African, Mali, Dogon peoples
20th century
Artist Unidentified

Object Place: Mali


Height x width: 15 3/8 x 7 1/16 in. (39 x 18 cm)

Accession Number


Medium or Technique


Not On View


Africa and Oceania, Contemporary Art



The meaning of Dogon masquerades and masks has been open to much speculation. This example is one among more than seventy-eight different Dogon mask types, ranging from animals and humans to abstract configurations that performed during complex funerary rituals organized by Ava (or Awa), a men’s society. They facilitated the transition of the deceased into the realm of ancestorhood.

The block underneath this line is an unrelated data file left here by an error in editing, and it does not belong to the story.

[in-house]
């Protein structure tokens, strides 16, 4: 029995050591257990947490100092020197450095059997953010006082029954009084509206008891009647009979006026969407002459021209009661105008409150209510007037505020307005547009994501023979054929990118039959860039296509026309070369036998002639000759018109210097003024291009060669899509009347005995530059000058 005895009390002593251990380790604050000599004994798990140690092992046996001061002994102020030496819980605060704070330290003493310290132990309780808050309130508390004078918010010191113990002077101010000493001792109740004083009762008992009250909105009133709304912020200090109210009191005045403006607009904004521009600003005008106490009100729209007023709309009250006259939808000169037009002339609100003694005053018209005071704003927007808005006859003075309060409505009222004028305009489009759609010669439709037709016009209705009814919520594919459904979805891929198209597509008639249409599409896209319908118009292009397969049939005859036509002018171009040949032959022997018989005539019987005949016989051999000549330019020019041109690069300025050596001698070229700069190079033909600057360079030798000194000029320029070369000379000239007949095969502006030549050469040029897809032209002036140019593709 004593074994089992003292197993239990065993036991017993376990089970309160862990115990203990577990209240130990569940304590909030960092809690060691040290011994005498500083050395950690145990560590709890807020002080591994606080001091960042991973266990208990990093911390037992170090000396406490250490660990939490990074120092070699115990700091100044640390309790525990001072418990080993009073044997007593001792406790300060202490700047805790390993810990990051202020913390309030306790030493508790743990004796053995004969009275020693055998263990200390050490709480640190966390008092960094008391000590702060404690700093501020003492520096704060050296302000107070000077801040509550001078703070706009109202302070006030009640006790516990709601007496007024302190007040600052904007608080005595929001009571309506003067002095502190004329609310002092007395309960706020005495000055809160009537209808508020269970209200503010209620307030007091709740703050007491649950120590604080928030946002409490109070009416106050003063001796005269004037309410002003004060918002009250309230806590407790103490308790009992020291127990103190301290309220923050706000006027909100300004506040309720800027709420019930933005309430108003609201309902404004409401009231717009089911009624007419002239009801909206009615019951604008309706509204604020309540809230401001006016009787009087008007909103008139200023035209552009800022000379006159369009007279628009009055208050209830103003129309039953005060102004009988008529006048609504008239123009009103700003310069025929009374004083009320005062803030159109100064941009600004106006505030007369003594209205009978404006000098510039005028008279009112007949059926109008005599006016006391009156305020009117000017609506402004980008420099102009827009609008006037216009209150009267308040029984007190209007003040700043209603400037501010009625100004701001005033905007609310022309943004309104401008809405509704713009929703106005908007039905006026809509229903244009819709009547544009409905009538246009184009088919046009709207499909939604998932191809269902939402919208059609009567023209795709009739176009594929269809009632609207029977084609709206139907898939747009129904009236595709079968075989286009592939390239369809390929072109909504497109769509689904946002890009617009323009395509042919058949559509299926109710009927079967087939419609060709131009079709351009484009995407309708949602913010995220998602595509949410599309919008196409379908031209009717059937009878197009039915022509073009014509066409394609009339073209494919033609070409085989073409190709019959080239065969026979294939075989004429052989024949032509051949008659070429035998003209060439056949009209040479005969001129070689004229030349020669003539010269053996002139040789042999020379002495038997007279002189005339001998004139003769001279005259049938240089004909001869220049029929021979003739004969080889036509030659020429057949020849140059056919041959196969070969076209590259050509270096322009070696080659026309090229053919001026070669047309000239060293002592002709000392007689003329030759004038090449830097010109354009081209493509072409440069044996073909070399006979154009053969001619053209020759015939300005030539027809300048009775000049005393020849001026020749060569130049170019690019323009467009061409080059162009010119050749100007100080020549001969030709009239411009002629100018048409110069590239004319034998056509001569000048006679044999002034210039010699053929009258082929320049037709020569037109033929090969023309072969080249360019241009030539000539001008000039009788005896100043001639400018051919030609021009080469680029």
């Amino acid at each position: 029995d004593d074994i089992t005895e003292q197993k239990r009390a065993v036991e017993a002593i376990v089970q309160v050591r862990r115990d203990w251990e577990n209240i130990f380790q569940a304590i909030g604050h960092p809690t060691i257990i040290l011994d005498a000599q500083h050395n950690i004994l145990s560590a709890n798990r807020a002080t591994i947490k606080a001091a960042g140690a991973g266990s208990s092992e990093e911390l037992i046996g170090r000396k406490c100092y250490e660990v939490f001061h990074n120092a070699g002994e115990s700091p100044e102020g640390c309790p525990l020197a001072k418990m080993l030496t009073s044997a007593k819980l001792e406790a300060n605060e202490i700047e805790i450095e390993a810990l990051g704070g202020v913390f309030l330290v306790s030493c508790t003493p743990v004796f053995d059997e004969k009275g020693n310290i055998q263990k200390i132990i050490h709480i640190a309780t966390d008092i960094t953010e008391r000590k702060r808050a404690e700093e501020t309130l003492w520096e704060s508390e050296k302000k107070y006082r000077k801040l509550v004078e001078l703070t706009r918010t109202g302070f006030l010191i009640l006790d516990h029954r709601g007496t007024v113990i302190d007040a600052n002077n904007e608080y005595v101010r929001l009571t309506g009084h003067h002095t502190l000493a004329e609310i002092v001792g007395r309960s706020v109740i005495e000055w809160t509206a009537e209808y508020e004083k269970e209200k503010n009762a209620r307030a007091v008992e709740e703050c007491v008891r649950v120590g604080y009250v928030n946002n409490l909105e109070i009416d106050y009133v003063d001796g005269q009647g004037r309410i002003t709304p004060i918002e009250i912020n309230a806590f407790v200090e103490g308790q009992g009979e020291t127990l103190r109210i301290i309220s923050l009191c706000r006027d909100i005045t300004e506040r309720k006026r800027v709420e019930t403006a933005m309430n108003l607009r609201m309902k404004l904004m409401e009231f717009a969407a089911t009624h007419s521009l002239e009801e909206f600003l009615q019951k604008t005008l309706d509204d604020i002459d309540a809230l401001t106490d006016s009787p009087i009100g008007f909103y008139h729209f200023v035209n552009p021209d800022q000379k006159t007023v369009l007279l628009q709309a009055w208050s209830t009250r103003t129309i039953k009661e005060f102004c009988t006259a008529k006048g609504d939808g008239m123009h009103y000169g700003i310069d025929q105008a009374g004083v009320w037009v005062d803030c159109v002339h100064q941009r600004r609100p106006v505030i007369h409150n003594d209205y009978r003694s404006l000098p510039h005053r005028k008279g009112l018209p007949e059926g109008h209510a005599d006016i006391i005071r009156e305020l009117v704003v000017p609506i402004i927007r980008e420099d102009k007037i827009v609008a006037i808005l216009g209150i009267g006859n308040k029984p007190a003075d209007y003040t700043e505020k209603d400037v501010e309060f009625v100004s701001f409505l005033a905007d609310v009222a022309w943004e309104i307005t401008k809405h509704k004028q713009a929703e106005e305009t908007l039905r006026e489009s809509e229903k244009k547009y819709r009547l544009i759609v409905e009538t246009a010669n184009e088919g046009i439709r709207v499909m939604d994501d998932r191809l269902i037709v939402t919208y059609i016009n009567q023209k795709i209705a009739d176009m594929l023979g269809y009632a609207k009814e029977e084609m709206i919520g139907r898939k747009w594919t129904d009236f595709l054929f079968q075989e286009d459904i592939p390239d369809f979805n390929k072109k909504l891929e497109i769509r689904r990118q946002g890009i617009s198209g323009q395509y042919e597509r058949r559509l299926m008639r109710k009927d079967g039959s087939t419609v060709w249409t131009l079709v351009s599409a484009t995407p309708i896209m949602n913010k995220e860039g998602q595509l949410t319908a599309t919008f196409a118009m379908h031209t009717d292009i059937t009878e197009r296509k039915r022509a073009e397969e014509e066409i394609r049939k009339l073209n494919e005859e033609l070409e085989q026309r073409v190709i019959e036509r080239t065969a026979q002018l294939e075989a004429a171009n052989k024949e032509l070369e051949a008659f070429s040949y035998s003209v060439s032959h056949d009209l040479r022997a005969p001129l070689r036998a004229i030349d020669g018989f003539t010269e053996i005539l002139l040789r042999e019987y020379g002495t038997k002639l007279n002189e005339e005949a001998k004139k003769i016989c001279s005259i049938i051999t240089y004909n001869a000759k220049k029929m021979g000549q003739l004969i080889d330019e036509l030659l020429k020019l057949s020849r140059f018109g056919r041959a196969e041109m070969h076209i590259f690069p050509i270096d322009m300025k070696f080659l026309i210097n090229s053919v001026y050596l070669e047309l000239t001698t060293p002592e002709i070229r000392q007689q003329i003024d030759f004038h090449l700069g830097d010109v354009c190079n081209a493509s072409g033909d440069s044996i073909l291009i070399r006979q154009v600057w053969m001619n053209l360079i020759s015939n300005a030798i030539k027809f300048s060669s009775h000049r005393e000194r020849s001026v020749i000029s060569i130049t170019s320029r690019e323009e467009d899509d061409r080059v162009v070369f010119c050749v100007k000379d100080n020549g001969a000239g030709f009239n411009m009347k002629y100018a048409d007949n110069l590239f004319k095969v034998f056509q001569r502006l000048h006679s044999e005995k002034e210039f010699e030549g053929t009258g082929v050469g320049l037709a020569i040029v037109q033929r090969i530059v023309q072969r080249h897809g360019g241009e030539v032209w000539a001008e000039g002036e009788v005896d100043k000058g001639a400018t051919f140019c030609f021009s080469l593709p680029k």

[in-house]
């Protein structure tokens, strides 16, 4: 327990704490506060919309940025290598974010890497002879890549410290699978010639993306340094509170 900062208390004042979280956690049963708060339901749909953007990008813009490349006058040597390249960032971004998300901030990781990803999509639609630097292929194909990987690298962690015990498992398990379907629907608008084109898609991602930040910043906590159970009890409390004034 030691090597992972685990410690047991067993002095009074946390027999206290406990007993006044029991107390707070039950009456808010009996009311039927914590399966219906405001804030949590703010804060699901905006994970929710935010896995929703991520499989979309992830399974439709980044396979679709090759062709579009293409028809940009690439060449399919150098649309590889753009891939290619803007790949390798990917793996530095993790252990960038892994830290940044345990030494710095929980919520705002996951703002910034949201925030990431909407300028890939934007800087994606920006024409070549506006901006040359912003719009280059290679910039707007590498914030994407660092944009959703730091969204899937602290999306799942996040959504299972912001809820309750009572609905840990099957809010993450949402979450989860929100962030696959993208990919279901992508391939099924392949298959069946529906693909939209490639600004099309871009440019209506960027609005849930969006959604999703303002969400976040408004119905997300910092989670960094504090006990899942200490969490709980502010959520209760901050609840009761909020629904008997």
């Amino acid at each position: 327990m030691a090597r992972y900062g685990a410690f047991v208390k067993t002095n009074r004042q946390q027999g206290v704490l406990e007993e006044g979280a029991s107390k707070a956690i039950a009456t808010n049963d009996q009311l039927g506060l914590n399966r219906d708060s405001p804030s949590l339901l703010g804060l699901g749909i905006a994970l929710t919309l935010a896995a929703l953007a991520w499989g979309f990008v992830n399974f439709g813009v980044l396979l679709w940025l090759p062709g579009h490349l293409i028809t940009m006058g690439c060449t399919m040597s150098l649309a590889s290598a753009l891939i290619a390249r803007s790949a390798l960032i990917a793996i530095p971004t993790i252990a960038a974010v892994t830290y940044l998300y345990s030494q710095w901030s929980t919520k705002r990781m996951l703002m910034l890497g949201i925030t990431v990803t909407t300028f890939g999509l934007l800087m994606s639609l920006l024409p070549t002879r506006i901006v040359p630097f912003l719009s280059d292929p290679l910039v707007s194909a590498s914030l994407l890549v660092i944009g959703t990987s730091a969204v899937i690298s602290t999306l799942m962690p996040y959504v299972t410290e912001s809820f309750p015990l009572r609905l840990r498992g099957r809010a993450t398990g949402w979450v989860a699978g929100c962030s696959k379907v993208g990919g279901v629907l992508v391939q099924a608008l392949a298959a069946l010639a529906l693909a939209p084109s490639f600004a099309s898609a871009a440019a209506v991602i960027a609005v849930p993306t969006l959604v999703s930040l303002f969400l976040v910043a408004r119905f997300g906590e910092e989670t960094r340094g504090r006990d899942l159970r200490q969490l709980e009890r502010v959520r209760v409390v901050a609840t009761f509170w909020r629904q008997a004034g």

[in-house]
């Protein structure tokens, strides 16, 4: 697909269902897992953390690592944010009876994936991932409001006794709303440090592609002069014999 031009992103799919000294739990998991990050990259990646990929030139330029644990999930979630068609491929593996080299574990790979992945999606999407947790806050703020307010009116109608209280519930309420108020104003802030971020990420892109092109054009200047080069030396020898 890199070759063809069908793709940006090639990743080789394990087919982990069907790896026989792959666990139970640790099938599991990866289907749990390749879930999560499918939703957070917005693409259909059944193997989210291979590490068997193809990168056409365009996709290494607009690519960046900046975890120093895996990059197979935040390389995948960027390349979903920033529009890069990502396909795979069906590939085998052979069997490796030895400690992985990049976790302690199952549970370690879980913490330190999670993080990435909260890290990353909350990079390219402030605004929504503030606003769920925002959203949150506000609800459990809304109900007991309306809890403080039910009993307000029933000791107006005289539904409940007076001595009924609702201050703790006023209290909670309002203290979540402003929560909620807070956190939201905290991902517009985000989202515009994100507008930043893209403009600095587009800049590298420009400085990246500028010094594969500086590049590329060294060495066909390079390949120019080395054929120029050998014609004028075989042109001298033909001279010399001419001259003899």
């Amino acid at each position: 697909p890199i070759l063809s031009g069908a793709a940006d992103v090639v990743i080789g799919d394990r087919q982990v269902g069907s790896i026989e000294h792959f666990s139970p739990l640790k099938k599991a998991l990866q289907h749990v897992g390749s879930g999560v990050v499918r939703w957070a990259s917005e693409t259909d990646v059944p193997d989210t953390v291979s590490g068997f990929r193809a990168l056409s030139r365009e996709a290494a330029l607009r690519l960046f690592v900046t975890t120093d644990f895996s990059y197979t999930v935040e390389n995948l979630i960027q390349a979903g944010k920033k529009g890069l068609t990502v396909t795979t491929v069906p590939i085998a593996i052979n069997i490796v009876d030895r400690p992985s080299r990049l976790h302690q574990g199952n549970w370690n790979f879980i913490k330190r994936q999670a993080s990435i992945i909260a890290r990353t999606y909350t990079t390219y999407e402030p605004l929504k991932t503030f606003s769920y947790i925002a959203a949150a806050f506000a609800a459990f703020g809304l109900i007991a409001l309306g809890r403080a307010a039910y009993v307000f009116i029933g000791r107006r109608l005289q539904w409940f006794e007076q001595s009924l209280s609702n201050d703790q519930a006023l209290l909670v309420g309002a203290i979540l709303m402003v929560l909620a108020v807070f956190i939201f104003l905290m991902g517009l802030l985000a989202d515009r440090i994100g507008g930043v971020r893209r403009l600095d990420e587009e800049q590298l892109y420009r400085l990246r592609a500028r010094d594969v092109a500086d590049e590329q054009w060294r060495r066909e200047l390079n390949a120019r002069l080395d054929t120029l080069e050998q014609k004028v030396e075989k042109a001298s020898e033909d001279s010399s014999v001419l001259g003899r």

Such masks are among the most famous and sought-after works in African art. Tourists have visited Dogon country and purchased similar masks produced for the market since the 1930s.


Geneviève McMillan (b. 1922 - d. 2008), Cambridge, MA; 2008, to the Geneviève McMillan and Reba Stewart Foundation, Cambridge; 2009, gift of the Geneviève McMillan and Reba Stewart Foundation to the MFA. (Accession Date: June 17, 2009)

Credit Line

Gift of Geneviève McMillan in memory of Reba Stewart